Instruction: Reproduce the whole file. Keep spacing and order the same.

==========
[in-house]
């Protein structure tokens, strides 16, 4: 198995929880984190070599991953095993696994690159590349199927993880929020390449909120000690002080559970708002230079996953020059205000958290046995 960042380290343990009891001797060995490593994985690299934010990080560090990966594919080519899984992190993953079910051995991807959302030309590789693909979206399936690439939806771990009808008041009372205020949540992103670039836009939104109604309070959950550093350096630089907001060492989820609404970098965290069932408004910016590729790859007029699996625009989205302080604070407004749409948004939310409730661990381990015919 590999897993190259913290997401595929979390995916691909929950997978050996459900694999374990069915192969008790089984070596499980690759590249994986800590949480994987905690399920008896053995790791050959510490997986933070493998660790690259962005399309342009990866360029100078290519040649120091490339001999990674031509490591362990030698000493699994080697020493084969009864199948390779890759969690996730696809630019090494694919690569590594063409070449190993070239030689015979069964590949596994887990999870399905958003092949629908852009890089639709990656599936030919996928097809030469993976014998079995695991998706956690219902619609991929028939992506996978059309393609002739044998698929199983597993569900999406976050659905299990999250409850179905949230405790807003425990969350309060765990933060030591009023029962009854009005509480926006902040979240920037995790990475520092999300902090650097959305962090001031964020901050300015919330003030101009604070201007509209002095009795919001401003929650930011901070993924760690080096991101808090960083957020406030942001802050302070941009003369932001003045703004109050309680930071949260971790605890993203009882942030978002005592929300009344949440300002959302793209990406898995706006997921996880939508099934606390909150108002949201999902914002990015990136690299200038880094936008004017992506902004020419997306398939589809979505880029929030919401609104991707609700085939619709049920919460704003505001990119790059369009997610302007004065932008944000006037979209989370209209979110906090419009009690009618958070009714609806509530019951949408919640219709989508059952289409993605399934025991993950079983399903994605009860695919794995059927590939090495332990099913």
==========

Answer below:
[in-house]
């Protein structure tokens, strides 16, 4: 198995929880984190070599991953095993696994690159590349199927993880929020390449909120000690002080559970708002230079996953020059205000958290046995 960042380290343990009891001797060995490593994985690299934010990080560090990966594919080519899984992190993953079910051995991807959302030309590789693909979206399936690439939806771990009808008041009372205020949540992103670039836009939104109604309070959950550093350096630089907001060492989820609404970098965290069932408004910016590729790859007029699996625009989205302080604070407004749409948004939310409730661990381990015919 590999897993190259913290997401595929979390995916691909929950997978050996459900694999374990069915192969008790089984070596499980690759590249994986800590949480994987905690399920008896053995790791050959510490997986933070493998660790690259962005399309342009990866360029100078290519040649120091490339001999990674031509490591362990030698000493699994080697020493084969009864199948390779890759969690996730696809630019090494694919690569590594063409070449190993070239030689015979069964590949596994887990999870399905958003092949629908852009890089639709990656599936030919996928097809030469993976014998079995695991998706956690219902619609991929028939992506996978059309393609002739044998698929199983597993569900999406976050659905299990999250409850179905949230405790807003425990969350309060765990933060030591009023029962009854009005509480926006902040979240920037995790990475520092999300902090650097959305962090001031964020901050300015919330003030101009604070201007509209002095009795919001401003929650930011901070993924760690080096991101808090960083957020406030942001802050302070941009003369932001003045703004109050309680930071949260971790605890993203009882942030978002005592929300009344949440300002959302793209990406898995706006997921996880939508099934606390909150108002949201999902914002990015990136690299200038880094936008004017992506902004020419997306398939589809979505880029929030919401609104991707609700085939619709049920919460704003505001990119790059369009997610302007004065932008944000006037979209989370209209979110906090419009009690009618958070009714609806509530019951949408919640219709989508059952289409993605399934025991993950079983399903994605009860695919794995059927590939090495332990099913």